might come from the knowledge that
they were performed by an eminent
statistician. In the Weick case, the copier
was getting credit for an interesting story, as well as credit for Holub’s writing
style—indeed, for certain very specific
turns of phrase. In addition, by obscuring the source, he became more free to
alter its meaning in different tellings.
Some organization theorists, such
as Barbara Czarniawska, have argued
that the truth or falsity of the original
story has no bearing on the reception
of Weick’s theory. But we disagree. We
believe, for example, that Weick’s argument would not have been so well received if he had presented the material
as the poem it was rather than calling
it “an incident that happened during
military maneuvers in Switzerland.” In
a sense, the vaguer attribution, by placing the story in the category of folklore,
gives it an implication of broader significance—in the same way it can be
disappointing to learn that a purported
folk ballad was in fact the product of a
forgotten songwriter.
Decoupling Story and Source
To see more clearly how plagiarism is a
crime against statistics, we need to examine how it helps to decouple the story
from the source. In Weick’s case, this distancing allowed him to convey a message that was virtually the opposite of
the story’s original meaning. Weick first
told the story in 1982 when, five years
after the appearance of Holub’s poem,
Robert Swieringa and he published an
article in the Journal of Accounting Research including a nearly word-for-word
transcription of the poem text, but not
using quotation marks or acknowledging Holub at all. In a 1987 essay, Weick
added a “twist” to the story that had
resulted from a conversation with Robert Engel, a Wall Street executive. Engel,
he relates, suggested the possibility that
the leader who was out with the troops
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might have known that the map was
false and still used it effectively. Weick
concurs with Engel and expounds on
the implications as follows:
What is interesting about Engel’s twist to the story is that he
has described the basic situation
that most leaders face. Followers
are often lost and even the leader
is not sure where to go. All the
leader knows is that the plan or
the map he has in front of him is
not sufficient by itself to get them
out. What he has to do, when faced
with this situation, is instill some
confidence in people, get them
moving in some general direction, and be sure they look closely
at what actually happens, so that
they learn where they were and get
some better idea of where they are
and where they want to be.
A Statistical Crime
He goes on to suggest that the key in
this kind of situation is to “get people moving.” But in Holub’s poem—
Weick’s primary source material—the
soldiers’ recounting stands in direct
opposition to this interpretation: They
say that the map “calmed us down”
and that they “pitched camp, lasted
out the snowstorm.”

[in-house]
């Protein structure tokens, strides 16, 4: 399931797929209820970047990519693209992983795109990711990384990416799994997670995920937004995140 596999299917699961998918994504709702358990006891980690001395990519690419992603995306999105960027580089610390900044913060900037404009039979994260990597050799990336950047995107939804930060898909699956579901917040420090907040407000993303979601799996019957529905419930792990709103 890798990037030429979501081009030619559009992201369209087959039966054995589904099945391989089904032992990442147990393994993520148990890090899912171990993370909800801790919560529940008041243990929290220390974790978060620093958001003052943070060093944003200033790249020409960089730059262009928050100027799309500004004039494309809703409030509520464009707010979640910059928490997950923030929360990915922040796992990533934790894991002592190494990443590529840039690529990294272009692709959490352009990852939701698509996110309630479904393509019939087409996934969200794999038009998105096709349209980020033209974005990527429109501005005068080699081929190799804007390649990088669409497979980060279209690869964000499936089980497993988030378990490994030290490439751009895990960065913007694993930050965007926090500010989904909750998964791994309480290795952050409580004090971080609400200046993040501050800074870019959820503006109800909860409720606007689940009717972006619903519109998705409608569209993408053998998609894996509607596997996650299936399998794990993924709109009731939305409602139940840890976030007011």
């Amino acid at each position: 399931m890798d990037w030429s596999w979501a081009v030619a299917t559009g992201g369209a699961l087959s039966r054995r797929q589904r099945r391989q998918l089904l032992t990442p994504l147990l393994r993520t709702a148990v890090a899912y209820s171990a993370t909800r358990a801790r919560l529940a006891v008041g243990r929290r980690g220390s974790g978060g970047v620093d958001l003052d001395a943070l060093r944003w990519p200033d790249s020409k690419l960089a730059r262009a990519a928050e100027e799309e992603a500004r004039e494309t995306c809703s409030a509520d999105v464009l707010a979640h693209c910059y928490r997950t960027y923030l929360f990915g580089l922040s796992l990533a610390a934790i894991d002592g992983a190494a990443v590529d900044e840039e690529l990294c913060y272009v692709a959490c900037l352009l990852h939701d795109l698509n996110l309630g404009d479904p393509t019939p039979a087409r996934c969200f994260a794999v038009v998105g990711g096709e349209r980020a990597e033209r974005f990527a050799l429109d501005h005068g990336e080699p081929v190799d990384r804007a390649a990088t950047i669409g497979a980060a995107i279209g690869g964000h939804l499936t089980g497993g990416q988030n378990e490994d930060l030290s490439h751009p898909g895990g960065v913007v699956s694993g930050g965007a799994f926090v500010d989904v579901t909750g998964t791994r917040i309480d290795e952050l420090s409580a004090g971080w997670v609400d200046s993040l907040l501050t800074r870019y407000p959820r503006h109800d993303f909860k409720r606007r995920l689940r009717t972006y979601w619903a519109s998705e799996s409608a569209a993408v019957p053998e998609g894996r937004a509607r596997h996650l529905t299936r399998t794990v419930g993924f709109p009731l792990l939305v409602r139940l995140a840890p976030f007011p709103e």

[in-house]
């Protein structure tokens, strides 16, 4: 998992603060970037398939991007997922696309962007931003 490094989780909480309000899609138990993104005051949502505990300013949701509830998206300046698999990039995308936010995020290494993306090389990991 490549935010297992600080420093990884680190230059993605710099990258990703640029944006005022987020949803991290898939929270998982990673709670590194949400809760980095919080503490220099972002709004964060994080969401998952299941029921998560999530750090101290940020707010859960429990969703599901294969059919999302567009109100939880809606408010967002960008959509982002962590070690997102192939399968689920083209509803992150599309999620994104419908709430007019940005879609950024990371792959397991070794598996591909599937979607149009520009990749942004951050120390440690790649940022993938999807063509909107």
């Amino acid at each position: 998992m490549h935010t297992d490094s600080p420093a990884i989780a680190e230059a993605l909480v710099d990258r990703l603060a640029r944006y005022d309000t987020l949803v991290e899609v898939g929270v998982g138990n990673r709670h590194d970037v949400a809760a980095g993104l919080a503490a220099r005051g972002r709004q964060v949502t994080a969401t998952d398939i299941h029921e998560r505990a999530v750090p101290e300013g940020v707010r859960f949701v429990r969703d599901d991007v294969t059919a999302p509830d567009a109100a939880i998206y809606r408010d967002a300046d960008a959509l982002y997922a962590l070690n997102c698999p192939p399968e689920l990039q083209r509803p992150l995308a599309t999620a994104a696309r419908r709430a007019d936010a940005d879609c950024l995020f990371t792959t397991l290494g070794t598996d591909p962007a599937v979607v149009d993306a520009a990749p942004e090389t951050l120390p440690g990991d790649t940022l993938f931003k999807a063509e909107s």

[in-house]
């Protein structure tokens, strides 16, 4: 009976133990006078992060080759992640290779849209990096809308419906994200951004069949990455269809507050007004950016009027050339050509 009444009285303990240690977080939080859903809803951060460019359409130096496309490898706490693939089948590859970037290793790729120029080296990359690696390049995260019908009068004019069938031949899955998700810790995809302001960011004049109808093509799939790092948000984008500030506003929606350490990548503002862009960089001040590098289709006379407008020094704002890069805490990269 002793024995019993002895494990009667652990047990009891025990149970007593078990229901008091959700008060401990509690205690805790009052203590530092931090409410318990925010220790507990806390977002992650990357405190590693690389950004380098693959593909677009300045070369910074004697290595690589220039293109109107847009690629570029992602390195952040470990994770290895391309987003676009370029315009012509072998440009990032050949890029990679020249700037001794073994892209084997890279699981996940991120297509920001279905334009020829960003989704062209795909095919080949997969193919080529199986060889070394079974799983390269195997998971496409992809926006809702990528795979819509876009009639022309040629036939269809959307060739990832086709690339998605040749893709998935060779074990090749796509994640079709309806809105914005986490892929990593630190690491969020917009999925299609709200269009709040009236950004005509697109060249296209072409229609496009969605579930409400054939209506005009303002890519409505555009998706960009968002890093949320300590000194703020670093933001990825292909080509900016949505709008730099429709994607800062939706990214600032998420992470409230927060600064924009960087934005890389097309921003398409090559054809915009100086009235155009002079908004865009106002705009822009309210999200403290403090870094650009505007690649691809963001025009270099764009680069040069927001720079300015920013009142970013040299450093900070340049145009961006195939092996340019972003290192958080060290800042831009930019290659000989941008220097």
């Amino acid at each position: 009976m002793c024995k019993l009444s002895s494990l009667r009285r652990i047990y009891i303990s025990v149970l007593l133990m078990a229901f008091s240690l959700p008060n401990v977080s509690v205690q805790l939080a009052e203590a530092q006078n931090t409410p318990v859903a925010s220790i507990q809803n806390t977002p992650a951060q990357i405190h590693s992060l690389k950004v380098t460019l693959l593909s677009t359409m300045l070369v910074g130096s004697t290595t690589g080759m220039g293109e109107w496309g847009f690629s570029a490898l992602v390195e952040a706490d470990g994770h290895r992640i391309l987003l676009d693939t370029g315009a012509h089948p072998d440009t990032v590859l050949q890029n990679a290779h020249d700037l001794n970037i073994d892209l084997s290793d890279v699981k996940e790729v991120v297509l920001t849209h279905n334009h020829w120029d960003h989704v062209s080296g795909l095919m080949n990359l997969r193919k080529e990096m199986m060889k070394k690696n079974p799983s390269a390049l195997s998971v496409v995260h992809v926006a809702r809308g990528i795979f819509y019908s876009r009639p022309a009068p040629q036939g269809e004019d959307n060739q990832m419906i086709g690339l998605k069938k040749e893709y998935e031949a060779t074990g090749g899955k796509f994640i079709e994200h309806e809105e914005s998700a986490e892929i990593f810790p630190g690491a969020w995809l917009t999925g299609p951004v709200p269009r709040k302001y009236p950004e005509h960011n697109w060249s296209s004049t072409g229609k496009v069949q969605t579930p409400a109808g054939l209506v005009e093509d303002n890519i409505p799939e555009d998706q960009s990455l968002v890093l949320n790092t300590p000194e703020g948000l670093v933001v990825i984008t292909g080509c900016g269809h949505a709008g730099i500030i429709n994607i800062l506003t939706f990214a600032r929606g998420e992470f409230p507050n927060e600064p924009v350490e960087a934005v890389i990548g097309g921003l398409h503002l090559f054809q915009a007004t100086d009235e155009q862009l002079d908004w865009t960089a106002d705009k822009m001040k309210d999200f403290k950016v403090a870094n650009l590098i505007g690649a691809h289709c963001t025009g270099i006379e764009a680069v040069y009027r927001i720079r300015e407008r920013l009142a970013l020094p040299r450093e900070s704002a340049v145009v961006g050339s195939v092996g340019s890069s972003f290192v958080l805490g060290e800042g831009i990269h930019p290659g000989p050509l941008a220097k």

Making speculations about what
might have happened differently in a
situation is not an invalid strategy in
all settings; it’s just a nonempirical one.
In this case the line between fact and
supposition was blurred so badly that
no such distinction could be made. But
facts exist that can be adduced to determine whether Engel’s supposition was
correct. Assuming that any such event
actually occurred, then his notion about
what happened is either right or wrong.
As it turns out, versions of the story that
predate Holub’s poem appear in reports
given by medical researchers Oscar
Hechter and Bernard Pullman at scientific symposia in the early 1970s. These
versions suggest that the anecdote as
told by Szent-Gyorgyi had the troops’
immediate leader thinking it was a map
of the Alps, too. Those versions rule out
Engel’s interpretation.
That interpretation may, of course,
be more appealing to Wall Street executives. Given the evolution of modern
finance since the mid-1980s, the fact that
they appear to have thought that “any
old map will do” is somewhat disturbing. But Engel’s idea was generated in
a problematic context, one in which
Weick had, in effect, taken ownership of
the story and arrogated for himself the
right to alter it at will. The act of plagiarism was the first step in a process that
unmoored the story from its sources
and removed its evidential value.
Returning to the statistical language of
probability and likelihood, to falsify the
provenance of a story is to imply an
incorrect likelihood function and thus
to lose inferential validity. (Statistically speaking, systematically excluding
data without revealing the exclusion is
a misspecification of the model.) As one
of us (Basbøll) eventually showed, any
telling of the story is a selection from
several possible versions of it. By not
sourcing it properly, Weick hides the
opportunism of his sampling and sets
Engel up to propose a convenient (for
top management) “truth” about corporate strategy. This is not to say that,
had Weick cited Holub appropriately,
he would not have ultimately used it
to draw lessons about leadership, even
ones that executives would find useful.
But if he had done so, he would have
had to justify his argument, rather than
merely retell the story in his own way
to suit his purposes.
Scholars in fields ranging from psychology to history to computer science
have recognized that stories are part of
how people understand the world. As
statisticians, we can consider reasoning
from stories as a form of approximate
inference. From this perspective, statistical principles should provide some approximate guidance about the potential
biases and precision of such inferences.
One key principle is not to throw away
information and, if discarding data is
for some reason necessary, to describe
as clearly as possible the mechanism
by which the relevant information was
excluded. Plagiarism violates both these
rules and, as such, is a violation of statistical ethics, beyond any other considerations of moral behavior.
Parts of this essay are adapted from